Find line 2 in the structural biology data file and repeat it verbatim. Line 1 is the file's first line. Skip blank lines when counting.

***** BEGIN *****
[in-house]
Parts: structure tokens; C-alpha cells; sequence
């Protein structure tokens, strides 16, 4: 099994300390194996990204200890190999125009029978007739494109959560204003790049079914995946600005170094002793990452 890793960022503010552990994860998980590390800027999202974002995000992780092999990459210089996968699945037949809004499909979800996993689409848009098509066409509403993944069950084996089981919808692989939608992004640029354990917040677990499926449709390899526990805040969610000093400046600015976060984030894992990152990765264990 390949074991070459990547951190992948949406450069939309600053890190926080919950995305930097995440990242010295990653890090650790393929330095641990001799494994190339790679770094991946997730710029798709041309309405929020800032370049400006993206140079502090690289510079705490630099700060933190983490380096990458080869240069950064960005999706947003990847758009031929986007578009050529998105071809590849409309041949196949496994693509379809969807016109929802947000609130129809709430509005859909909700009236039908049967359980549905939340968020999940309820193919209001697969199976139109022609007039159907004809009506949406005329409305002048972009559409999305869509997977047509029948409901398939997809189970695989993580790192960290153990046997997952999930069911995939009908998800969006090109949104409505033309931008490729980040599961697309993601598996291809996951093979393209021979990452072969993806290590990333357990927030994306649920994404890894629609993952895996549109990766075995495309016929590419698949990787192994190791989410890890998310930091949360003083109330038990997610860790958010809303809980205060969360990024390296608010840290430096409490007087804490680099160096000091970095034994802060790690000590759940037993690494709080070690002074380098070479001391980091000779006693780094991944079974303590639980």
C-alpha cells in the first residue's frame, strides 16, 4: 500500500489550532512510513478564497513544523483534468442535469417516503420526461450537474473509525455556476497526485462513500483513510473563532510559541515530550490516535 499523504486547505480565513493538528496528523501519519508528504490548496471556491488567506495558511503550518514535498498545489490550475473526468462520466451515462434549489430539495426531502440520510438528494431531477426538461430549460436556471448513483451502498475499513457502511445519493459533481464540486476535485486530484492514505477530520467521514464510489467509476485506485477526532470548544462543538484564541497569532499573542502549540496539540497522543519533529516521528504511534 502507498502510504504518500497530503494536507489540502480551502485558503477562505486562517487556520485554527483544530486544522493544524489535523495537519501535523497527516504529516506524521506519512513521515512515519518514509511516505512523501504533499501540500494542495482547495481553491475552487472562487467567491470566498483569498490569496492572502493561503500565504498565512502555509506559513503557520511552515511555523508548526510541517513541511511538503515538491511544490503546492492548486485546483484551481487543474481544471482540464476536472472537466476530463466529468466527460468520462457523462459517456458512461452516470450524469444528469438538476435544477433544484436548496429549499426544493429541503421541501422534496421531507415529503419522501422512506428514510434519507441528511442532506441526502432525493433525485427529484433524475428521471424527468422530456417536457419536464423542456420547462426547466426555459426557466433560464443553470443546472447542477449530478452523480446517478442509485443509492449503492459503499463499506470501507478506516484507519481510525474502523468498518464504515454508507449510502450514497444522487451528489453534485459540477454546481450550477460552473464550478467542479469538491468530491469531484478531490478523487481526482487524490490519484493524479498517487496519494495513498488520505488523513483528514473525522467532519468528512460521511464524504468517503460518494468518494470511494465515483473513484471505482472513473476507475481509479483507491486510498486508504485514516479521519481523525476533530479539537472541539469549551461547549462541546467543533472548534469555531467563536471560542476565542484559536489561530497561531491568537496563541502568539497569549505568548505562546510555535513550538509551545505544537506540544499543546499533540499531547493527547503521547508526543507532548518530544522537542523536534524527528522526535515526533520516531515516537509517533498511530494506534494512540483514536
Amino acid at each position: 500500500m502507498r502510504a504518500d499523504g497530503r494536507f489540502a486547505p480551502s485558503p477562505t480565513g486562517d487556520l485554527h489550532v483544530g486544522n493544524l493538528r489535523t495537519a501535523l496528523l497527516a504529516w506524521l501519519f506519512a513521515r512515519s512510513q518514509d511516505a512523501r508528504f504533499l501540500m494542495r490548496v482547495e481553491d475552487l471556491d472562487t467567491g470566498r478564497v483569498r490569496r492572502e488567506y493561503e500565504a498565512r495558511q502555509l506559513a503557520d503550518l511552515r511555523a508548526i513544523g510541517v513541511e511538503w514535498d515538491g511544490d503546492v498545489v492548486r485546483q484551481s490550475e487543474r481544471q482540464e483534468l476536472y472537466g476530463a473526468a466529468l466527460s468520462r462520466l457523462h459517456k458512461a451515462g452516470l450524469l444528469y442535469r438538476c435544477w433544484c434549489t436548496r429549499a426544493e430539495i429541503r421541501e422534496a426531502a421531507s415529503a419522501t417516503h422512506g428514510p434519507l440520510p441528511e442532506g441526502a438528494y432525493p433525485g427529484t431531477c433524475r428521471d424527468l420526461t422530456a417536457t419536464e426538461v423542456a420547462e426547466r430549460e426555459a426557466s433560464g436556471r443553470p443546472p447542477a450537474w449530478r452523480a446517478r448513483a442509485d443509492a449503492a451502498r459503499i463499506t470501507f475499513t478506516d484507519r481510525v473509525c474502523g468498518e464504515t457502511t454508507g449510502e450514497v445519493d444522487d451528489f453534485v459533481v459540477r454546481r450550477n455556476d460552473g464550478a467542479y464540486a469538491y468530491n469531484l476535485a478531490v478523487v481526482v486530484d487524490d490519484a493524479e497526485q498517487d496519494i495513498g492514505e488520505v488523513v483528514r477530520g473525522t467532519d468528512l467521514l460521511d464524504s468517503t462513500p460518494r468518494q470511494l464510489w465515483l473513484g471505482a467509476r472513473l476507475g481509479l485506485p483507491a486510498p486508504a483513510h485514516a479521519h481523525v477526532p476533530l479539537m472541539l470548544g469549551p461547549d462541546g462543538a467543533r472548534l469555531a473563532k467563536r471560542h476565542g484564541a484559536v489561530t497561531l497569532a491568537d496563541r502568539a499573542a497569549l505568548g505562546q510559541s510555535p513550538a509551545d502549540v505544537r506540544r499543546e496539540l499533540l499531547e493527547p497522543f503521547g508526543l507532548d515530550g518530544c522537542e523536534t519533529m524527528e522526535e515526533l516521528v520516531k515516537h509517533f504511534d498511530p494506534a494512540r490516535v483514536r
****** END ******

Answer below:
Parts: structure tokens; C-alpha cells; sequence